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  • Paul Davidson

My Candy Lies In Wait

Mere mortals cannot stand the waiting process.

I see it every day with my unique-mortal eyes. I go to movies and watch people walk in with their popcorn and their soft-drinks and their candy. I see them get situated, placing the candy in their shirt pocket, their drink in the left-side armrest/cup holder and I watch them strengthen their thigh muscles by gripping the tub of popcorn between their legs.

And before the movie starts, most of it is gone.

But me, the mortal man with the unique-mortal eyes who watches it all unfold before him — my candy lies in wait. Nestled in the armrest/cup holder, my candy sits pristine. It stays shut, closed off from the pungent air, filled with scents of malt-balls and licorice and extra helpings of butter. My box of candy will lie in wait, not until the trailers begin, but… until the main titles of the feature presentation have come and gone.

My candy…lies in wait.

There were the days when I could not help my sugar-compulsion. I would pick up a box of Raisinettes or Good n’ Plenty or Malted Milk Balls or Milk Duds and proceed to finish the entire box before I even knew the answer to what the movie term “Grip” actually meant. I would scarf down a box of sugary treats before the latest Enrique Iglesias song had ended, and the announcer-guy told me where I could buy it. Before the trailers began, my stomach acids would be halfway through the breaking-down process.

But no longer. Now, as I have previously mentioned before the last paragraph and will now mention again in an attempt to bookend the previous paragraph… My candy lies in wait.

A lot of people stop me on the street to ask me the question you’ve got on the tip of your tongue. Usually, they word it like this: “Hey, Paul. Good to see you. Do you mind if I ask you how in the heck you have the will power to not eat your candy until after the main titles of the feature presentation have come and gone?”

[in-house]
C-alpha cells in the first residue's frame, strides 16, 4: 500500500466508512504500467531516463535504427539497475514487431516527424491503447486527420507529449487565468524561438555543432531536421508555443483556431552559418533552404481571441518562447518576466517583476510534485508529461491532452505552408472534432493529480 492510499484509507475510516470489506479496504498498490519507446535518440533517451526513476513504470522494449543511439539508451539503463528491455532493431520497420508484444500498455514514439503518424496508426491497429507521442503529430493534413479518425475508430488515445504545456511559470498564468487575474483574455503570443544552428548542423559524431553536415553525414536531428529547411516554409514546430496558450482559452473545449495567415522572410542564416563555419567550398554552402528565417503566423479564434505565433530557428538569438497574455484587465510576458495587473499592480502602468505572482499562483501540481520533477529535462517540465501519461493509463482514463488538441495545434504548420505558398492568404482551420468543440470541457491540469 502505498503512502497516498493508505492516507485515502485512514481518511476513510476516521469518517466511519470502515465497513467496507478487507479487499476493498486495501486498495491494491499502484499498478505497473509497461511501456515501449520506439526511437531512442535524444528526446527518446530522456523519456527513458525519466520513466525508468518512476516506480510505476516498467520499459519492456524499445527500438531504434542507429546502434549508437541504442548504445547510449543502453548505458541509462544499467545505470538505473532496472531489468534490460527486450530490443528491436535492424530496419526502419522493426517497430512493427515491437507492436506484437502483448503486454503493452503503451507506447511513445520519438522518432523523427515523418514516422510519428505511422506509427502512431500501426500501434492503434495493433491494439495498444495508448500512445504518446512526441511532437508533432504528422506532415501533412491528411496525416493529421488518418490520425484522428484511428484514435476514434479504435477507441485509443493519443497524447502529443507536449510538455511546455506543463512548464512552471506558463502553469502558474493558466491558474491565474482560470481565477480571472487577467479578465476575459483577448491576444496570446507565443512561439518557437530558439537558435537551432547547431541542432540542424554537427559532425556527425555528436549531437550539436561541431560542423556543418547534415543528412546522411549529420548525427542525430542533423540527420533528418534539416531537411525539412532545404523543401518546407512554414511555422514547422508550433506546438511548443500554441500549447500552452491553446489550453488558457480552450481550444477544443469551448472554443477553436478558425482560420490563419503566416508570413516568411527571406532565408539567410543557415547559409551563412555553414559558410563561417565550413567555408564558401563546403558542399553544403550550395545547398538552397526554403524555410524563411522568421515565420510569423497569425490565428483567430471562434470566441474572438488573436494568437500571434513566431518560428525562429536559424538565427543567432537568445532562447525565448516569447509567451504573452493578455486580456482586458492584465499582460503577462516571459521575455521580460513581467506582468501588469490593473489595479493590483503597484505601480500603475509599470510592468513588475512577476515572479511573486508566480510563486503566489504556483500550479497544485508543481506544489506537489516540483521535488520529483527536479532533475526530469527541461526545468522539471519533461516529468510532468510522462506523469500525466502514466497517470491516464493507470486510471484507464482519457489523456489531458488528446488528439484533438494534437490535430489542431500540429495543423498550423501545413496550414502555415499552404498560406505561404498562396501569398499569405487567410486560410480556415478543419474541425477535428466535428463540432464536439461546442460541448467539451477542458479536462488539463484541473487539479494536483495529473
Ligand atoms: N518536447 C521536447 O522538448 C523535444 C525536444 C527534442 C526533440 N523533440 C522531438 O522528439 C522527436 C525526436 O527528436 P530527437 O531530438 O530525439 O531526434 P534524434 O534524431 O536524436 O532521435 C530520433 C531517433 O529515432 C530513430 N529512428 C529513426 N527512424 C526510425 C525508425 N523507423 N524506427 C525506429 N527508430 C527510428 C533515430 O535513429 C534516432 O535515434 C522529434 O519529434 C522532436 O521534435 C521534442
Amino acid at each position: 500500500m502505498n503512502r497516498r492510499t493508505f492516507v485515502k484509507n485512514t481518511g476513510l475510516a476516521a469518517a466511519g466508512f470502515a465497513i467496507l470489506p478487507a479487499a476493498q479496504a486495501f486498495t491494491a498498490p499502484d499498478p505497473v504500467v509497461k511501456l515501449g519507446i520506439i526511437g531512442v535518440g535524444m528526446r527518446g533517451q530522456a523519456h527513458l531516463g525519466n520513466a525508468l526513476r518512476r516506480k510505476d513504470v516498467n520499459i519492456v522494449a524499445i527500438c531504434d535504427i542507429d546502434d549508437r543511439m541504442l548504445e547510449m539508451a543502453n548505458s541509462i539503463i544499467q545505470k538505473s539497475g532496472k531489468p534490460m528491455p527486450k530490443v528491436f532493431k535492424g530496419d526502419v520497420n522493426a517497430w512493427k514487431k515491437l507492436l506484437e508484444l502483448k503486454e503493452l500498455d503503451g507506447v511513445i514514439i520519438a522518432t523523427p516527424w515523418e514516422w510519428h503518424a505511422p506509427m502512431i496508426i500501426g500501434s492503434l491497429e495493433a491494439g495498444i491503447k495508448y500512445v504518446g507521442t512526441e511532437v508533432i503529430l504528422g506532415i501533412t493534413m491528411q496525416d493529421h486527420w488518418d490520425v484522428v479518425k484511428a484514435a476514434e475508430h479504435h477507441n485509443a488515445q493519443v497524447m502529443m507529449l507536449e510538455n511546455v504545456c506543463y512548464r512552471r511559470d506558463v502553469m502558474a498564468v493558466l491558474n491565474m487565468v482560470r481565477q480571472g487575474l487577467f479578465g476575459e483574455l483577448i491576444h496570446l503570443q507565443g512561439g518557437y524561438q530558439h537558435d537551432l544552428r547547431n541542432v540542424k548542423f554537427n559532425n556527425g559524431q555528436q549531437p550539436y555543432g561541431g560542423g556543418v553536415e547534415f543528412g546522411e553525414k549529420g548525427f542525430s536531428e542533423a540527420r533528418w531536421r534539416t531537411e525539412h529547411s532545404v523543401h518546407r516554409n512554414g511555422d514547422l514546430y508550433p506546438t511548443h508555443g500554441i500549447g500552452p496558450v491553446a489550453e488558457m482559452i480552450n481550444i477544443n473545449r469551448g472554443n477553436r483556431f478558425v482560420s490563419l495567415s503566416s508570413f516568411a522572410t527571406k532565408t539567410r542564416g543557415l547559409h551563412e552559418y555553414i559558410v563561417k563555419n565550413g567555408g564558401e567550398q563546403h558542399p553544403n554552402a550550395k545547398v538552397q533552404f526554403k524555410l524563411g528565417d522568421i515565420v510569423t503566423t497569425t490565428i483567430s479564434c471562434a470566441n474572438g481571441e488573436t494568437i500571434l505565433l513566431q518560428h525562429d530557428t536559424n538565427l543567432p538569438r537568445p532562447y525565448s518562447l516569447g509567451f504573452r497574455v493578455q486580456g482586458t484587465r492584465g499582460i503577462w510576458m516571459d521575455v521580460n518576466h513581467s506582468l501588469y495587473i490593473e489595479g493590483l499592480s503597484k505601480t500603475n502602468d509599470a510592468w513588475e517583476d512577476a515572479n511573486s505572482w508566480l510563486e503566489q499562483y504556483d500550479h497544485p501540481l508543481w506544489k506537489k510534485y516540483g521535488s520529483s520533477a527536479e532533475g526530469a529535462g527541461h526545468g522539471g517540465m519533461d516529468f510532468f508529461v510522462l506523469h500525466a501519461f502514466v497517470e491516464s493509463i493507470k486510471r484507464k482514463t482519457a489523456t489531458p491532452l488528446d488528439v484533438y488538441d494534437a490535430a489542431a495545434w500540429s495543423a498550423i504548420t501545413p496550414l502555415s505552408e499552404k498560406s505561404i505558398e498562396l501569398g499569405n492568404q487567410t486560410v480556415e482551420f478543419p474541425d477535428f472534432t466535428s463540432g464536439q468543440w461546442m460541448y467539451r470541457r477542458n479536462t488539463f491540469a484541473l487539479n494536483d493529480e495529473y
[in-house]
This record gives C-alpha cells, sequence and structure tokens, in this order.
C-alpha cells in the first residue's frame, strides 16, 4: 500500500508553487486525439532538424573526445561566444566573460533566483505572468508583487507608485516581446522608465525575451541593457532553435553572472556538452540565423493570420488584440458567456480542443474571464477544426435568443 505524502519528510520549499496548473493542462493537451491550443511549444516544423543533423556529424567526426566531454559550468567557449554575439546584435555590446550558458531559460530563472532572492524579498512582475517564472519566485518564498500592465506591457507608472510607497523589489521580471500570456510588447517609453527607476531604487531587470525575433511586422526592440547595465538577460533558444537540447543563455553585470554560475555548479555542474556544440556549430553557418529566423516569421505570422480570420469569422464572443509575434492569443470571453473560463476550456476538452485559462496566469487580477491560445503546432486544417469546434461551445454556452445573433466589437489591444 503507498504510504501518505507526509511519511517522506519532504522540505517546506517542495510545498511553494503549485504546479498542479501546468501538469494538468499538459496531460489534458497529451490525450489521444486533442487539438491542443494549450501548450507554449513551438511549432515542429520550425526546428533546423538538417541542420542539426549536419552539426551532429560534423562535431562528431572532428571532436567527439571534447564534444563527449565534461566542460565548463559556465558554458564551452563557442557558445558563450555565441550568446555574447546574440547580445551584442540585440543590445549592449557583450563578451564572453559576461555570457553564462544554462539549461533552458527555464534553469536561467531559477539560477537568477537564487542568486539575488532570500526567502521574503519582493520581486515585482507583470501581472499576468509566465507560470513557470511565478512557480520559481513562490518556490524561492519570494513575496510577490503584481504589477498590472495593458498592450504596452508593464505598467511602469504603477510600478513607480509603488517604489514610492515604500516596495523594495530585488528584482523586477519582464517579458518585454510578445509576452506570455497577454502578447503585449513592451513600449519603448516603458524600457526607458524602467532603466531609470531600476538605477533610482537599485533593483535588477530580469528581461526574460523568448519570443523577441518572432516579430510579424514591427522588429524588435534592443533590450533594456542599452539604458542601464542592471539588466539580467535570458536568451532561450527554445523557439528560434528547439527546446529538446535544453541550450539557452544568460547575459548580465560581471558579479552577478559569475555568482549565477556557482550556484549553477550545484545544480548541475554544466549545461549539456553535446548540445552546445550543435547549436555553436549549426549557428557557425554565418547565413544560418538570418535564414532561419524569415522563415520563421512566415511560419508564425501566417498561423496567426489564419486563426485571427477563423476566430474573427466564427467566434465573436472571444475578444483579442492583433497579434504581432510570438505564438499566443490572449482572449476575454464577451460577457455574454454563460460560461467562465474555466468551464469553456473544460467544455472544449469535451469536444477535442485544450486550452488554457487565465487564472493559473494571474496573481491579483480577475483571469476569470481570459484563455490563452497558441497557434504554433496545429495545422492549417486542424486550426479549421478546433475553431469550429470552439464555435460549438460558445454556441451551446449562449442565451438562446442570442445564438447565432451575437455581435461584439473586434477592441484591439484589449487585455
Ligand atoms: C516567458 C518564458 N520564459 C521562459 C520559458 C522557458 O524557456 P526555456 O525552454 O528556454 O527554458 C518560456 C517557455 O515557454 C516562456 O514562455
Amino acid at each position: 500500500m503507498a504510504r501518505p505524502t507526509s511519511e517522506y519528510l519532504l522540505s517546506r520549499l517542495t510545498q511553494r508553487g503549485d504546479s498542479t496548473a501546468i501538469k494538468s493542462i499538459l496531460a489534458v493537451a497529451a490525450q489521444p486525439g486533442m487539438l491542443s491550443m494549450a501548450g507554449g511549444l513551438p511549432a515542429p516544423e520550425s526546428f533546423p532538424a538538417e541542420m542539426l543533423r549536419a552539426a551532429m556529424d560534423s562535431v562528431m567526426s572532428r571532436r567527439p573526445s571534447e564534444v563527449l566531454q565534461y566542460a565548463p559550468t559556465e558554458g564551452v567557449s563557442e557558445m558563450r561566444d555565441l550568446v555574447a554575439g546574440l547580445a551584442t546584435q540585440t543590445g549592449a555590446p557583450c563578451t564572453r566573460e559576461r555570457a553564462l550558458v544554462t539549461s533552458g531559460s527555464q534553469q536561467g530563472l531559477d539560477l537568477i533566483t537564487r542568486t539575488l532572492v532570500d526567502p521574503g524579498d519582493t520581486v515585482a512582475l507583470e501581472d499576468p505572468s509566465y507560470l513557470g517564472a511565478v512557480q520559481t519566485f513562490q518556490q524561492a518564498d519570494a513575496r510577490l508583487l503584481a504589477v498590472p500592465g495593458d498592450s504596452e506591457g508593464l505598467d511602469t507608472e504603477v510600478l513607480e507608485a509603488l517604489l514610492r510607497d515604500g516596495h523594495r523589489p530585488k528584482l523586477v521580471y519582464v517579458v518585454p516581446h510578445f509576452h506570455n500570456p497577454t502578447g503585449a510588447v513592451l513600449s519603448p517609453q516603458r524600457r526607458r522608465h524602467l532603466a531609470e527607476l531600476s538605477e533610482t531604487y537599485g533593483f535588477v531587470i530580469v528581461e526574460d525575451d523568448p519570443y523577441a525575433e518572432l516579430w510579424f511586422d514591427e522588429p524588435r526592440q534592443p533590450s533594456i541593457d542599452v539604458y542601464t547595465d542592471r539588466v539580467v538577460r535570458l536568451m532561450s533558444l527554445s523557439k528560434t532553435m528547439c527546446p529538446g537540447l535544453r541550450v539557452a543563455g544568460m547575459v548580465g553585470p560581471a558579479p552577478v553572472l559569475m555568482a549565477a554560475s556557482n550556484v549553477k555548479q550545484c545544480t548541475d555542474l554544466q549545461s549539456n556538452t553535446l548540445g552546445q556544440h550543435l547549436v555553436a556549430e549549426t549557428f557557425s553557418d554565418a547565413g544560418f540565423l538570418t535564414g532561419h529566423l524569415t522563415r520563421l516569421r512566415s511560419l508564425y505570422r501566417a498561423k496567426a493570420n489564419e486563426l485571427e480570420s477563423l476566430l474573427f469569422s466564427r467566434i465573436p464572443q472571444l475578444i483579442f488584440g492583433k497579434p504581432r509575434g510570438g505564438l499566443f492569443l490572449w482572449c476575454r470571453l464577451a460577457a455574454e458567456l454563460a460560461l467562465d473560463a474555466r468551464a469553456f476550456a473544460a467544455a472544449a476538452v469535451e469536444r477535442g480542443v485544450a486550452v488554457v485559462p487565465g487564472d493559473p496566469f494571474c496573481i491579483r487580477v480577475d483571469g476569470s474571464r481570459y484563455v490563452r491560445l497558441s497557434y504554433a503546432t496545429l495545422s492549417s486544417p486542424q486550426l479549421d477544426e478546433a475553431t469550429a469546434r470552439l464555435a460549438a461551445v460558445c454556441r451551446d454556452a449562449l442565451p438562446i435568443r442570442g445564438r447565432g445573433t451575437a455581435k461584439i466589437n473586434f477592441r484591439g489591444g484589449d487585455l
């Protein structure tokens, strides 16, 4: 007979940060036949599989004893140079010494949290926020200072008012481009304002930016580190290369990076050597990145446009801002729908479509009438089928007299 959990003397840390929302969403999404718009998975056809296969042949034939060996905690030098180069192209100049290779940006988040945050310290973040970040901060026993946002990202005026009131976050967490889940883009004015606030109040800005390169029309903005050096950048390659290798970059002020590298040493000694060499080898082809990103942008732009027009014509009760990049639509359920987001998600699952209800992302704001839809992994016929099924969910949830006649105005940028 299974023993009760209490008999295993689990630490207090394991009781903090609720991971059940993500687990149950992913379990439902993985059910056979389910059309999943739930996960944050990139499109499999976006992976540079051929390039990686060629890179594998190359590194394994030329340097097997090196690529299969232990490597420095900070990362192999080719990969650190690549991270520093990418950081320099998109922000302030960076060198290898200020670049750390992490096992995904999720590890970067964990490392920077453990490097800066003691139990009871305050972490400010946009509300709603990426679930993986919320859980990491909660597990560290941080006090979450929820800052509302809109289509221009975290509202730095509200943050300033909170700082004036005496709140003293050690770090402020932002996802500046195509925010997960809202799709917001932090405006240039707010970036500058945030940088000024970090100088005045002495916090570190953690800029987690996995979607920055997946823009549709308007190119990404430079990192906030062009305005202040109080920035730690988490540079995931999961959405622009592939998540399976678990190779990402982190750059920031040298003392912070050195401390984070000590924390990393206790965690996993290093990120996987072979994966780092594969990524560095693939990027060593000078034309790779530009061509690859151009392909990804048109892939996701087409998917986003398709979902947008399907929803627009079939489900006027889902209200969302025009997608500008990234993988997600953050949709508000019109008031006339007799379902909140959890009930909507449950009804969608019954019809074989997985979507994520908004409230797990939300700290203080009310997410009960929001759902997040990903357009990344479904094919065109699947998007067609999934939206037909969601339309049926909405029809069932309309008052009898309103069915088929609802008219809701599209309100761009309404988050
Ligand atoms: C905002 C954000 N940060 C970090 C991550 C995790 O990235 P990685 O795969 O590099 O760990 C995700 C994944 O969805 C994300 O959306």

Often, I chuckle. The fact that everyday Americans know just how to word the question. The fact that everyday Americans are concerned about issues such as this. The fact that everyday Americans track me down, even while in mid-shower, just to get the answer to one of America’s hot-button topics.

I often have a two-word answer: “Calming beads,” I tell them. “It’s all about the calming beads.”

Beads that can be picked up in any store that sells beads. There are many bead stores across this great country of ours and all you need are three. Three beads of any color of any pattern and of any feel. Three beads that, when you rotate them in the palm of your right hand, take away any and all desire for candy, at least until the main titles of the feature presentation have come and gone.

Why such calming beads only work until after the credits have come and gone is anyone’s guess. And usually when great Americans with great questions follow-up their first one with, “Why do your calming beads only work until after the credits have come and gone?”…I usually give them my trademark twelve-word answer: “I don’t know, but it’s pretty damn cool that they work anyway!”

At the end of the day (and the main credits in the feature presentation), will power is a tough thing to get our heads around. And especially, with the excitement of a movie’s opening night, candy in your lap, buzzing all around you — you just want to gobble up what’s yours. But just as my own candy lies in wait, so too can yours by utilizing some of my personal techniques as outlined above.

You don’t have to do it. I’m not telling you that you’re less of a mortal-human being by eating everything before the lights have even dimmed. In fact, if that’s your bag (baby) then please feel free. But what you shouldn’t feel free to do is ask me for some of my Milk Duds because if you don’t have the inner-strength to save your own crap for the movie, then you can’t have any of mine.

My candy. Oh yes. It does. Lie. In wait.

In other news, you may go back and re-read this post out-loud with beat-poet percussion being played from behind you. Thus, this piece may be performed in public if you request permission ahead of time.

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